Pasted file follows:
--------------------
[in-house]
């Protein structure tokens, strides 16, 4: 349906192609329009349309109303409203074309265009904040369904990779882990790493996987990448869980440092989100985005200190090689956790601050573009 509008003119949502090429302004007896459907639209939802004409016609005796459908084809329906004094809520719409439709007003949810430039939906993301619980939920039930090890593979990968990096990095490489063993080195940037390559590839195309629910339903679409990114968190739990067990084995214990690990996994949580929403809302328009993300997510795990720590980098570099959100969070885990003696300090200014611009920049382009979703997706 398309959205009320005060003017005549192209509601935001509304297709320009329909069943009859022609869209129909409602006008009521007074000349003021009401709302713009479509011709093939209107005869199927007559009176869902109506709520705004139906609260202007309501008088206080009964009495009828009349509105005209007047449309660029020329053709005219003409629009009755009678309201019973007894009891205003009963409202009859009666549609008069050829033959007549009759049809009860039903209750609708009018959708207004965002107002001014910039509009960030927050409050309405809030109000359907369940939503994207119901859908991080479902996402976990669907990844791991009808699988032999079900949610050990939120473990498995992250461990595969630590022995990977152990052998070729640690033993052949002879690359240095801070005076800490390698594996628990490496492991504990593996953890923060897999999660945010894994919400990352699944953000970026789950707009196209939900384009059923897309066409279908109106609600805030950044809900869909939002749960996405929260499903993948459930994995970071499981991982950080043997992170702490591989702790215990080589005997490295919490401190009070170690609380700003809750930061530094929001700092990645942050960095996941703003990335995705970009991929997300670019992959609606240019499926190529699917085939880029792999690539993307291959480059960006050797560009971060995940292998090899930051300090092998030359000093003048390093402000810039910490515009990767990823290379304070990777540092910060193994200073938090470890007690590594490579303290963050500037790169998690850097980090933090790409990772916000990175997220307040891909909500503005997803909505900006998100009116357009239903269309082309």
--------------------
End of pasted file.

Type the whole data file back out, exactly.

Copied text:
[in-house]
């Protein structure tokens, strides 16, 4: 349906192609329009349309109303409203074309265009904040369904990779882990790493996987990448869980440092989100985005200190090689956790601050573009 509008003119949502090429302004007896459907639209939802004409016609005796459908084809329906004094809520719409439709007003949810430039939906993301619980939920039930090890593979990968990096990095490489063993080195940037390559590839195309629910339903679409990114968190739990067990084995214990690990996994949580929403809302328009993300997510795990720590980098570099959100969070885990003696300090200014611009920049382009979703997706 398309959205009320005060003017005549192209509601935001509304297709320009329909069943009859022609869209129909409602006008009521007074000349003021009401709302713009479509011709093939209107005869199927007559009176869902109506709520705004139906609260202007309501008088206080009964009495009828009349509105005209007047449309660029020329053709005219003409629009009755009678309201019973007894009891205003009963409202009859009666549609008069050829033959007549009759049809009860039903209750609708009018959708207004965002107002001014910039509009960030927050409050309405809030109000359907369940939503994207119901859908991080479902996402976990669907990844791991009808699988032999079900949610050990939120473990498995992250461990595969630590022995990977152990052998070729640690033993052949002879690359240095801070005076800490390698594996628990490496492991504990593996953890923060897999999660945010894994919400990352699944953000970026789950707009196209939900384009059923897309066409279908109106609600805030950044809900869909939002749960996405929260499903993948459930994995970071499981991982950080043997992170702490591989702790215990080589005997490295919490401190009070170690609380700003809750930061530094929001700092990645942050960095996941703003990335995705970009991929997300670019992959609606240019499926190529699917085939880029792999690539993307291959480059960006050797560009971060995940292998090899930051300090092998030359000093003048390093402000810039910490515009990767990823290379304070990777540092910060193994200073938090470890007690590594490579303290963050500037790169998690850097980090933090790409990772916000990175997220307040891909909500503005997803909505900006998100009116357009239903269309082309």